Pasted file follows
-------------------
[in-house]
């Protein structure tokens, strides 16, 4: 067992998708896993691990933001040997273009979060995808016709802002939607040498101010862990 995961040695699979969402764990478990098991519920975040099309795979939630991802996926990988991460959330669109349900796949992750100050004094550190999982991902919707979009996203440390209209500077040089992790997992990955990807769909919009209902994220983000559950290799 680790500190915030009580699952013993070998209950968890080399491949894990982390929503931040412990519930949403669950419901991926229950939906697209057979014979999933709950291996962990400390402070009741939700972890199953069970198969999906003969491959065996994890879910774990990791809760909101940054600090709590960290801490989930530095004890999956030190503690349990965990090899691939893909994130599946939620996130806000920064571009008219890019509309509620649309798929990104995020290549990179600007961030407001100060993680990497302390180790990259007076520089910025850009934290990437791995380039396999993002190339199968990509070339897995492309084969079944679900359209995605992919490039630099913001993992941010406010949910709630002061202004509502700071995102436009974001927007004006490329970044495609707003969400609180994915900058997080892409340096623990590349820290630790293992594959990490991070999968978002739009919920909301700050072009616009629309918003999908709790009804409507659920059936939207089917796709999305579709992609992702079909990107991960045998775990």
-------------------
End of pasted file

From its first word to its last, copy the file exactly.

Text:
[in-house]
């Protein structure tokens, strides 16, 4: 067992998708896993691990933001040997273009979060995808016709802002939607040498101010862990 995961040695699979969402764990478990098991519920975040099309795979939630991802996926990988991460959330669109349900796949992750100050004094550190999982991902919707979009996203440390209209500077040089992790997992990955990807769909919009209902994220983000559950290799 680790500190915030009580699952013993070998209950968890080399491949894990982390929503931040412990519930949403669950419901991926229950939906697209057979014979999933709950291996962990400390402070009741939700972890199953069970198969999906003969491959065996994890879910774990990791809760909101940054600090709590960290801490989930530095004890999956030190503690349990965990090899691939893909994130599946939620996130806000920064571009008219890019509309509620649309798929990104995020290549990179600007961030407001100060993680990497302390180790990259007076520089910025850009934290990437791995380039396999993002190339199968990509070339897995492309084969079944679900359209995605992919490039630099913001993992941010406010949910709630002061202004509502700071995102436009974001927007004006490329970044495609707003969400609180994915900058997080892409340096623990590349820290630790293992594959990490991070999968978002739009919920909301700050072009616009629309918003999908709790009804409507659920059936939207089917796709999305579709992609992702079909990107991960045998775990």